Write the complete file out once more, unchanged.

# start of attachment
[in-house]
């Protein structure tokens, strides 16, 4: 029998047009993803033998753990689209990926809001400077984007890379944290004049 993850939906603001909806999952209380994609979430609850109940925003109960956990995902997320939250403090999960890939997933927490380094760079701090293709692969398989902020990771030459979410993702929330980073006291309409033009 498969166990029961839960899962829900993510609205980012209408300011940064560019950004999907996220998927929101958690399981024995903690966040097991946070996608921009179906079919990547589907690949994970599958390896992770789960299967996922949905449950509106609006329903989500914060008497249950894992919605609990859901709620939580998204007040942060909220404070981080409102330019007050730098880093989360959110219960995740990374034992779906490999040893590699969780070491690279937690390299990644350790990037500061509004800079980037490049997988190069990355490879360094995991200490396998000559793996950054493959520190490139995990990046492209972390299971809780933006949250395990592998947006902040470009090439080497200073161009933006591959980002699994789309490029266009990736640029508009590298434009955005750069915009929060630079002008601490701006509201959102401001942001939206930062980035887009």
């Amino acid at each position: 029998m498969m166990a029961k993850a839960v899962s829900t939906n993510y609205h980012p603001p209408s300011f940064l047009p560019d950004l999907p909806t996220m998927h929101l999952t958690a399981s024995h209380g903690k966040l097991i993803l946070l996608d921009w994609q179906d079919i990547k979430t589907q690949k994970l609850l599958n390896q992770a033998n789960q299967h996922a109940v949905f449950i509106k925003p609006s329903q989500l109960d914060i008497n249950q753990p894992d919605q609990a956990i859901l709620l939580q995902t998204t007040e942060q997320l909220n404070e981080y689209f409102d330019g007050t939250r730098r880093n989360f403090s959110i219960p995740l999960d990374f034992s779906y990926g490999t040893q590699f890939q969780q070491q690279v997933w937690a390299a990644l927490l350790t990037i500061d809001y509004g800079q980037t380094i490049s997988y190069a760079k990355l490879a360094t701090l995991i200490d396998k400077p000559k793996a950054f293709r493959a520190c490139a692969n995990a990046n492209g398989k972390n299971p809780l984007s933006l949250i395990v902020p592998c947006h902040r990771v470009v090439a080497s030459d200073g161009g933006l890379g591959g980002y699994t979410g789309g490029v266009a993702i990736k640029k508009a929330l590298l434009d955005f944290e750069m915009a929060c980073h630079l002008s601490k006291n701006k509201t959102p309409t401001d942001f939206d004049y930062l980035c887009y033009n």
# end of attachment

[in-house]
């Protein structure tokens, strides 16, 4: 029998047009993803033998753990689209990926809001400077984007890379944290004049 993850939906603001909806999952209380994609979430609850109940925003109960956990995902997320939250403090999960890939997933927490380094760079701090293709692969398989902020990771030459979410993702929330980073006291309409033009 498969166990029961839960899962829900993510609205980012209408300011940064560019950004999907996220998927929101958690399981024995903690966040097991946070996608921009179906079919990547589907690949994970599958390896992770789960299967996922949905449950509106609006329903989500914060008497249950894992919605609990859901709620939580998204007040942060909220404070981080409102330019007050730098880093989360959110219960995740990374034992779906490999040893590699969780070491690279937690390299990644350790990037500061509004800079980037490049997988190069990355490879360094995991200490396998000559793996950054493959520190490139995990990046492209972390299971809780933006949250395990592998947006902040470009090439080497200073161009933006591959980002699994789309490029266009990736640029508009590298434009955005750069915009929060630079002008601490701006509201959102401001942001939206930062980035887009």
């Amino acid at each position: 029998m498969m166990a029961k993850a839960v899962s829900t939906n993510y609205h980012p603001p209408s300011f940064l047009p560019d950004l999907p909806t996220m998927h929101l999952t958690a399981s024995h209380g903690k966040l097991i993803l946070l996608d921009w994609q179906d079919i990547k979430t589907q690949k994970l609850l599958n390896q992770a033998n789960q299967h996922a109940v949905f449950i509106k925003p609006s329903q989500l109960d914060i008497n249950q753990p894992d919605q609990a956990i859901l709620l939580q995902t998204t007040e942060q997320l909220n404070e981080y689209f409102d330019g007050t939250r730098r880093n989360f403090s959110i219960p995740l999960d990374f034992s779906y990926g490999t040893q590699f890939q969780q070491q690279v997933w937690a390299a990644l927490l350790t990037i500061d809001y509004g800079q980037t380094i490049s997988y190069a760079k990355l490879a360094t701090l995991i200490d396998k400077p000559k793996a950054f293709r493959a520190c490139a692969n995990a990046n492209g398989k972390n299971p809780l984007s933006l949250i395990v902020p592998c947006h902040r990771v470009v090439a080497s030459d200073g161009g933006l890379g591959g980002y699994t979410g789309g490029v266009a993702i990736k640029k508009a929330l590298l434009d955005f944290e750069m915009a929060c980073h630079l002008s601490k006291n701006k509201t959102p309409t401001d942001f939206d004049y930062l980035c887009y033009n």